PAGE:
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In addition to performing synchronous user actions, a server performs asynchronous, background actions: accepting, transferring, and delivering messages, making routing decisions, expanding distribution lists, replicating changes to public folders and directory service information, executing rules, and monitoring storage quotas. A server can perform these tasks asynchronously on behalf of users, whether they are connected or not. This work is referred to as asynchronous because the time it takes for these actions to be completed doesn't influence the users' perception of the system's speed, provided that the actions are completed within a reasonable amount of time.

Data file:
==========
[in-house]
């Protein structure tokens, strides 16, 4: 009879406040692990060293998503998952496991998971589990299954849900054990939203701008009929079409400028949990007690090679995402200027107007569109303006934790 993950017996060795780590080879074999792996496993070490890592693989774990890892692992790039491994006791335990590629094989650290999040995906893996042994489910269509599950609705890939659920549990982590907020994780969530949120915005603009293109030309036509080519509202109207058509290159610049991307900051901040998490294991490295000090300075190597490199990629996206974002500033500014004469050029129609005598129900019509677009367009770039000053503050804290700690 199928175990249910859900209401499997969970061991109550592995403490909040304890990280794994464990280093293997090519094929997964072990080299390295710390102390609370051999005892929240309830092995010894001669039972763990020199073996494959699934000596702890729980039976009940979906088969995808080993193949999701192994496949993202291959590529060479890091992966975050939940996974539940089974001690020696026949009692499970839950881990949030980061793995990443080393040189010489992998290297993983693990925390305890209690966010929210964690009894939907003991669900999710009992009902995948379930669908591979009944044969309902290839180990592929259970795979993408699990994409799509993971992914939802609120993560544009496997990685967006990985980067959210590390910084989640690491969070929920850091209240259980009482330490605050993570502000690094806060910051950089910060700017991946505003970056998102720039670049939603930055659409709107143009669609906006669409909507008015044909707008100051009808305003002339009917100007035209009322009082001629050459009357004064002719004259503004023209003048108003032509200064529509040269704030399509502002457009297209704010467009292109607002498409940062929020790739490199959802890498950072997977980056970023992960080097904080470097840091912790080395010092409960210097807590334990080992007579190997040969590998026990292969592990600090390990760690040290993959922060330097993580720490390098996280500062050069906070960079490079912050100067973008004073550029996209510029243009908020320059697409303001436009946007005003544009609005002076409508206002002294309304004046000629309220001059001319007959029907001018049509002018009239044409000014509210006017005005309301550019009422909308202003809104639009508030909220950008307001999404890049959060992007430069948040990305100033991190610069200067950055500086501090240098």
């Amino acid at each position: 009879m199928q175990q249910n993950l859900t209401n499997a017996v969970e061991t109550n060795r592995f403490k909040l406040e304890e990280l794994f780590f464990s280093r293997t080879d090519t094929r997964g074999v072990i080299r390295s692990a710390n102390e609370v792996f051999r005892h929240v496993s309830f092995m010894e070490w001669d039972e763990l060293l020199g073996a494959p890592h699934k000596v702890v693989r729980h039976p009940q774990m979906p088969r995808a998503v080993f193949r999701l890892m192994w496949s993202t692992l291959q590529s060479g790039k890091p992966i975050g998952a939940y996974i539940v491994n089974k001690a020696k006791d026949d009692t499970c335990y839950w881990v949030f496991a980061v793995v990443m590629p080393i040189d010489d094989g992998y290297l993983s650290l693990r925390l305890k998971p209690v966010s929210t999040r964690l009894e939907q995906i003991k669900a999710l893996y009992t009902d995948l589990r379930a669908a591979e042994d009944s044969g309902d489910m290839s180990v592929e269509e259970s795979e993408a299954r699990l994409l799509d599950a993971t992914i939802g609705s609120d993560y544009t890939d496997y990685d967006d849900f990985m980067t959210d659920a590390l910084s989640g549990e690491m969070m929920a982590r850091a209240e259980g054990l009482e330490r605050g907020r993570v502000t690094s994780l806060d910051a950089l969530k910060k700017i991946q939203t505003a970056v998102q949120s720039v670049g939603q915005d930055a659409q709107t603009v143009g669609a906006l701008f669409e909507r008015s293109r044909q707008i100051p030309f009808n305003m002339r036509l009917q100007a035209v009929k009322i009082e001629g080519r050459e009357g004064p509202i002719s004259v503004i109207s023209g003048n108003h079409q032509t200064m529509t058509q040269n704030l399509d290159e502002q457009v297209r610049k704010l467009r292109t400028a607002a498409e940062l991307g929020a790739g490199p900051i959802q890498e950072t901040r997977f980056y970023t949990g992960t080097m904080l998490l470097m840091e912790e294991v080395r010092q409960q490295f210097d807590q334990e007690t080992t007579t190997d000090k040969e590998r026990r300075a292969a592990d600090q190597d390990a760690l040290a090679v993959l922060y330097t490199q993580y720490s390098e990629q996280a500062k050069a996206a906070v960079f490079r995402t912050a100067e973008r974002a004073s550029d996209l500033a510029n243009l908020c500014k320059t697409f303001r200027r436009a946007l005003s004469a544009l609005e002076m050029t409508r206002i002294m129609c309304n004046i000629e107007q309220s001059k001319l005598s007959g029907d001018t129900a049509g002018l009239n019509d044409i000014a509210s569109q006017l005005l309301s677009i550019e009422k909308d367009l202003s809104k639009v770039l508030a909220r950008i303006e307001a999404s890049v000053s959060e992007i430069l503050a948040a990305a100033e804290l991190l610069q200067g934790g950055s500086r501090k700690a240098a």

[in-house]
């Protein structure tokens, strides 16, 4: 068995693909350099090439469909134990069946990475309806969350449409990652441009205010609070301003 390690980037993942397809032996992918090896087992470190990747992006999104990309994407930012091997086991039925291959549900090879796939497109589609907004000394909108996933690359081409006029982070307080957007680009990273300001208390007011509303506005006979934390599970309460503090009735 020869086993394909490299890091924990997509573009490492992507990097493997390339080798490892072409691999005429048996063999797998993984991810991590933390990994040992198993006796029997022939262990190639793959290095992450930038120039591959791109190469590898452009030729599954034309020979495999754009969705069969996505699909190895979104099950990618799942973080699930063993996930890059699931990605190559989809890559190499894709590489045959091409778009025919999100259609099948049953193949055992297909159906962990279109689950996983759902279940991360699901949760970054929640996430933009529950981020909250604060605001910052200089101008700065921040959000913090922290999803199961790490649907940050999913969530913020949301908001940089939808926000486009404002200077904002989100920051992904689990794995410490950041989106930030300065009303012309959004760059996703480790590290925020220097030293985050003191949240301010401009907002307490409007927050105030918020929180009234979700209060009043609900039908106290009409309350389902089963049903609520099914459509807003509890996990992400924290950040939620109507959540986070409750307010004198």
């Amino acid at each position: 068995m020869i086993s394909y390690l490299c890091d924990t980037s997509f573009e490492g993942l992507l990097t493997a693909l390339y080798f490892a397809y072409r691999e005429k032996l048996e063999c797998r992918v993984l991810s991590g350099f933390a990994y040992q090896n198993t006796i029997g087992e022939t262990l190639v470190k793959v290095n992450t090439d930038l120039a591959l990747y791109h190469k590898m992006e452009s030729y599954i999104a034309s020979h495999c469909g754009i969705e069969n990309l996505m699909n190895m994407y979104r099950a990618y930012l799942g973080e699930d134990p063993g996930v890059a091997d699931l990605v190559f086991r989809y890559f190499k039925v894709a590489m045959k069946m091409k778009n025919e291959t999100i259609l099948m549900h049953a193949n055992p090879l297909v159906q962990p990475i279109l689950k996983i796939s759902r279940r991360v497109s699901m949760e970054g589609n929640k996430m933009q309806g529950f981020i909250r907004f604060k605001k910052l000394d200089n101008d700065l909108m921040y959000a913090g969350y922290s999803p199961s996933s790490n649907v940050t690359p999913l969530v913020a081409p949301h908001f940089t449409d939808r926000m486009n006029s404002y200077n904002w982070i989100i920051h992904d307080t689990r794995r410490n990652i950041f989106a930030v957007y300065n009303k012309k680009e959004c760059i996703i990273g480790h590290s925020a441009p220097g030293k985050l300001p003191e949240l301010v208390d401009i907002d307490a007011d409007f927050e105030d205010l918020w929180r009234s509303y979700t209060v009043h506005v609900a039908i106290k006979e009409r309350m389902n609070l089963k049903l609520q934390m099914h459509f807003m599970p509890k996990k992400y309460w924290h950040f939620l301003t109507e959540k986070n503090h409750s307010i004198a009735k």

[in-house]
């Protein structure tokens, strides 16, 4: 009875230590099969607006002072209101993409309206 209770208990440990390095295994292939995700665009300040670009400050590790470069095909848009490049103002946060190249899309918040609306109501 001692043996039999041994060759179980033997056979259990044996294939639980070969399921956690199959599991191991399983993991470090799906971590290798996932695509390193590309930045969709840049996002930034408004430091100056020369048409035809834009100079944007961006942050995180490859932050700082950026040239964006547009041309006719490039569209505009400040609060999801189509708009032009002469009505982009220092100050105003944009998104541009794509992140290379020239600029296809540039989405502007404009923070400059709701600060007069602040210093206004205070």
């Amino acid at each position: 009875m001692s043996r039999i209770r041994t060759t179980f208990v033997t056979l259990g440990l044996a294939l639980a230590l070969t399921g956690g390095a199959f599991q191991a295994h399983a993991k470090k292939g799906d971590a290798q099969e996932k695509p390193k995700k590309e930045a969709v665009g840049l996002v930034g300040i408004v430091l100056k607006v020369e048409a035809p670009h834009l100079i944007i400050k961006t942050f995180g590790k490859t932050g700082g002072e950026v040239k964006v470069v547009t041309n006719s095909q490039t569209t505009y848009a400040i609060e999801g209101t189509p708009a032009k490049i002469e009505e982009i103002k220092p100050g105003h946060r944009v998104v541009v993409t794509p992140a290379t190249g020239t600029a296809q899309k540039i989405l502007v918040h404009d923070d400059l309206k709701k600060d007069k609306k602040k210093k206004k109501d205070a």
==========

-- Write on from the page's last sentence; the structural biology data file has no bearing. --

In general, as with user actions, the load caused by background actions is proportional to the number of users on the server and the actions they perform. However, other factors, such as whether the server has connectors to other sites or systems, can have a significant impact. For dedicated connector or backbone servers, which don't directly support users, user actions place almost no load on the server. The load on the server is almost entirely the result of background actions.